The Atlantic, January 2, 2021, The Pandemic Disproved Urban Progressives’ Theory About Gentrification
From California to the Northeast, a funny thing has happened recently in America’s most expensive metropolitan areas: Rents have gone down. Ever since remote workers began fleeing urban cores at the start of the coronavirus pandemic—whether to the Hamptons or their parents’ basements—urban housing markets have been flooded with empty apartments. As a result, the prices that rental units command in certain large cities have dropped dramatically, to the tune of 18 percent in Boston, 19 percent in Seattle, and nearly 25 percent in San Francisco, according to a November survey by the firm Apartment List.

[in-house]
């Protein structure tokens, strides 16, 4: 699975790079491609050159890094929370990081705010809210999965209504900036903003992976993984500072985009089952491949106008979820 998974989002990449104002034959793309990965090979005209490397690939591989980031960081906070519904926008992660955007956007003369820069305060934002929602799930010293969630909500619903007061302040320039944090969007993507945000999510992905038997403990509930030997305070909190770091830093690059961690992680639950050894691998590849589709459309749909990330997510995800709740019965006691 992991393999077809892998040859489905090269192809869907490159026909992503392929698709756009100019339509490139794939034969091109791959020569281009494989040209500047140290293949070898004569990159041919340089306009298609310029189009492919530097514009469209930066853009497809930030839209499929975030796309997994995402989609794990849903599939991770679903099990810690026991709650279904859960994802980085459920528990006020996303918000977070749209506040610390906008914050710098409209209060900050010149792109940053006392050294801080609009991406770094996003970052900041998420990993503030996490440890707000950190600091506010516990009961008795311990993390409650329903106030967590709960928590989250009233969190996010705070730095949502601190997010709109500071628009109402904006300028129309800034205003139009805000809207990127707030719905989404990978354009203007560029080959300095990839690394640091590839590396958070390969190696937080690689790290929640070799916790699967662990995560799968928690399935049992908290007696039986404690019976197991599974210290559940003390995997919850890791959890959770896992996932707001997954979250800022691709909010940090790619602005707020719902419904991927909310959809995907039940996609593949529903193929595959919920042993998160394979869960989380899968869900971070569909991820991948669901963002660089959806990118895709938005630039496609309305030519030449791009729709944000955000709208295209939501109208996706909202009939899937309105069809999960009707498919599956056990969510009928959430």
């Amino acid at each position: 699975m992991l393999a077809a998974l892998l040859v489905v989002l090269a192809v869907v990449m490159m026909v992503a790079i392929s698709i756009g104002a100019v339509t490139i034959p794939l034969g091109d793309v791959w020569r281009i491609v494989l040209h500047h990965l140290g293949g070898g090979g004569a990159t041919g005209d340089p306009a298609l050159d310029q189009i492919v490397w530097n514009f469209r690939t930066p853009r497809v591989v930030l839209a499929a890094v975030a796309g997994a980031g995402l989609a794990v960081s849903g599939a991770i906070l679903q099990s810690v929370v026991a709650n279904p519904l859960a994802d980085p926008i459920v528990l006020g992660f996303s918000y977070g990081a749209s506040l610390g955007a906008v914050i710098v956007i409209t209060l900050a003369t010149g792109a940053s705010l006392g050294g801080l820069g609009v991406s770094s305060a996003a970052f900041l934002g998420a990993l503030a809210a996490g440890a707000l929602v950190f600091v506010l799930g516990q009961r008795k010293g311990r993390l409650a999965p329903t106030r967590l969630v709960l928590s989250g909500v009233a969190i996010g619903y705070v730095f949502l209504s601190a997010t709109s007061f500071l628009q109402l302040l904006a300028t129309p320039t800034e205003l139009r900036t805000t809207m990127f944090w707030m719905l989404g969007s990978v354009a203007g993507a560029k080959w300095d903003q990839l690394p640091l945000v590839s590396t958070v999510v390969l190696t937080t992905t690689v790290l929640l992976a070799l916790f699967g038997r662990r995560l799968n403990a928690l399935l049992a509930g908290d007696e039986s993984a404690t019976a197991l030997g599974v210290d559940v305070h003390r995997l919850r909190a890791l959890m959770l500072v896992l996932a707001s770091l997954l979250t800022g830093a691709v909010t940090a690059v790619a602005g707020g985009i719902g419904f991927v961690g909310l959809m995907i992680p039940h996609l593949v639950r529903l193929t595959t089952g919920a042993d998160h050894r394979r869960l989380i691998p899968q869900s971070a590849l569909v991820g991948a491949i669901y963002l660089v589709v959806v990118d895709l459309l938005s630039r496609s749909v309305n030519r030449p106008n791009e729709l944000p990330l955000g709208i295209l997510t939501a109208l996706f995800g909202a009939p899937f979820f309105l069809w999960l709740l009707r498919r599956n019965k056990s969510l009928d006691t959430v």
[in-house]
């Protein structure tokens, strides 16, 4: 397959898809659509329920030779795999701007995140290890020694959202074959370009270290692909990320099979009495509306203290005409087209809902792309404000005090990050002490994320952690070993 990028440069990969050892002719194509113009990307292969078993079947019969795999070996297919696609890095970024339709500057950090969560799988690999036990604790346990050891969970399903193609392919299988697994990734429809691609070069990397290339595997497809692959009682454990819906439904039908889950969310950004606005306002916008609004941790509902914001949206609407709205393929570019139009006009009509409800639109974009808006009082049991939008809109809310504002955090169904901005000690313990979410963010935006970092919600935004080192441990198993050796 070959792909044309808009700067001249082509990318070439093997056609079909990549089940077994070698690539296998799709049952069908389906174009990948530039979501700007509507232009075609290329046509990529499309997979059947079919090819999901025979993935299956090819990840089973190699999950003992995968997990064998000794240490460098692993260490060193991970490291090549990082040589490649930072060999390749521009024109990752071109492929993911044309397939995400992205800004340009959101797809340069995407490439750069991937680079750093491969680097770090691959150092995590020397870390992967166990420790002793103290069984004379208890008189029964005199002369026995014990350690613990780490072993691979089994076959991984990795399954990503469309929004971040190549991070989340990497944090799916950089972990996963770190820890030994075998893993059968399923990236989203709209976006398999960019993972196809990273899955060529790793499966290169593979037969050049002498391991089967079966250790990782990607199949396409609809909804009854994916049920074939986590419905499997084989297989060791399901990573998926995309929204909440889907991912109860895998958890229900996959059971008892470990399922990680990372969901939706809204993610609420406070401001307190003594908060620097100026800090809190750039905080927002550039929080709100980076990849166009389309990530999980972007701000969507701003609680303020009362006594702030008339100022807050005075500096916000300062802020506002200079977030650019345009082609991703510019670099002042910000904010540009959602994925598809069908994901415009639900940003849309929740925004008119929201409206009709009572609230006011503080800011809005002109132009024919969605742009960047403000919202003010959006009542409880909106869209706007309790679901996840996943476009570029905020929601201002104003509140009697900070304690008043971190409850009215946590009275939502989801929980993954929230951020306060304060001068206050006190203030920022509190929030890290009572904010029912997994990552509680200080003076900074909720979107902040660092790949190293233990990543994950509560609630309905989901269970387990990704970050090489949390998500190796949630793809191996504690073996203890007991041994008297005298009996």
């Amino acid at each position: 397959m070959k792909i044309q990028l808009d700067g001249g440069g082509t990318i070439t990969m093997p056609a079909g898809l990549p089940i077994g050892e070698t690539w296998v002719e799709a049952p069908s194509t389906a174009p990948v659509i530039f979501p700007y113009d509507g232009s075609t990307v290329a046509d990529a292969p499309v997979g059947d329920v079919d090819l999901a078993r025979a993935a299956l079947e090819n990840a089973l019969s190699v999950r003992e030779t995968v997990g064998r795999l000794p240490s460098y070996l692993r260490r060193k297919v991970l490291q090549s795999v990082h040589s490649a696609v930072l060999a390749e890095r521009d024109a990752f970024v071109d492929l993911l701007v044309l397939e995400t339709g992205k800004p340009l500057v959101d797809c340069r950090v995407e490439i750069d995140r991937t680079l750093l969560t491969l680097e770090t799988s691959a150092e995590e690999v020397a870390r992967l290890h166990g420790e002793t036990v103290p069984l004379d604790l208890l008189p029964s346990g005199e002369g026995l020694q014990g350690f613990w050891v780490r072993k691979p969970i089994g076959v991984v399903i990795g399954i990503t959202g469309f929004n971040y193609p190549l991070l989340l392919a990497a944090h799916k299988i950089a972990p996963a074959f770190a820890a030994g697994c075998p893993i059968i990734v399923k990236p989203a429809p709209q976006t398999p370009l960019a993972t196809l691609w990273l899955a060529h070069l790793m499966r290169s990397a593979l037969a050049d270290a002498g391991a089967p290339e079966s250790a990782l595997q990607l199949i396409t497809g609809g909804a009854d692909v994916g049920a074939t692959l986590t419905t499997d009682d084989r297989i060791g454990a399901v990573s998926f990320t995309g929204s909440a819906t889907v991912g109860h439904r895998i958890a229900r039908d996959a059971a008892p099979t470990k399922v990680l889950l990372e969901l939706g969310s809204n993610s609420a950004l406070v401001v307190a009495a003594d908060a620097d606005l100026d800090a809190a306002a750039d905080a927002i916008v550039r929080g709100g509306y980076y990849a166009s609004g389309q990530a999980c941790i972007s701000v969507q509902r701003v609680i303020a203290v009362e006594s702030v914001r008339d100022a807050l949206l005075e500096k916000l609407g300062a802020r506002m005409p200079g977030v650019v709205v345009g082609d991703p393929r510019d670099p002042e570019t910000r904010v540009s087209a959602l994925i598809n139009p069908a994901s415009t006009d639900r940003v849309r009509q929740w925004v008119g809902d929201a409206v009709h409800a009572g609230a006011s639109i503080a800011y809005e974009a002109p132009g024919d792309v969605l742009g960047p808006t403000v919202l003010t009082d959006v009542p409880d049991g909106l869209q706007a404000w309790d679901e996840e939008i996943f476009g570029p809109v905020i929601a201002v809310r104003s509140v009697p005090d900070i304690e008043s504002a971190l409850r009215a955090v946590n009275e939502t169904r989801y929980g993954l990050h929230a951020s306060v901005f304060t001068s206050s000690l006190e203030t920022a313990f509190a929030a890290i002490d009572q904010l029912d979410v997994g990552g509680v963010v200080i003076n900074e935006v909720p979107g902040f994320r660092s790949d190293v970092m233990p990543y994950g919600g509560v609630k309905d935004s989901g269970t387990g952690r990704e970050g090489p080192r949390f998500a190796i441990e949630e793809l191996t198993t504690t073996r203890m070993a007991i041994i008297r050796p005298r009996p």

Gentrification is a notoriously slippery term, and the popular appeal of any attempt to address it depends largely on how one defines it. By focusing on supposedly unrestrained growth as its root cause, new progressive campaigns have revived a decades-old political coalition of renters, homeowners, and other interest groups whose origins lie in a different era of these cities’ histories. This unusually broad and largely inadvertent partnership was influential in bringing an end to the era of urban renewal, and it has the potential to be a potent force in urban politics for years to come. Yet this anti-growth partnership presumes that the interests of the landed and the landless are aligned—that a policy of more tightly regulated development can both generate wealth for those who own property and redistribute it to those who don’t. In the 21st century, when halting the rise of rents and property values in many large cities has taken a global pandemic, the logic that undergirds this movement deserves a critical look.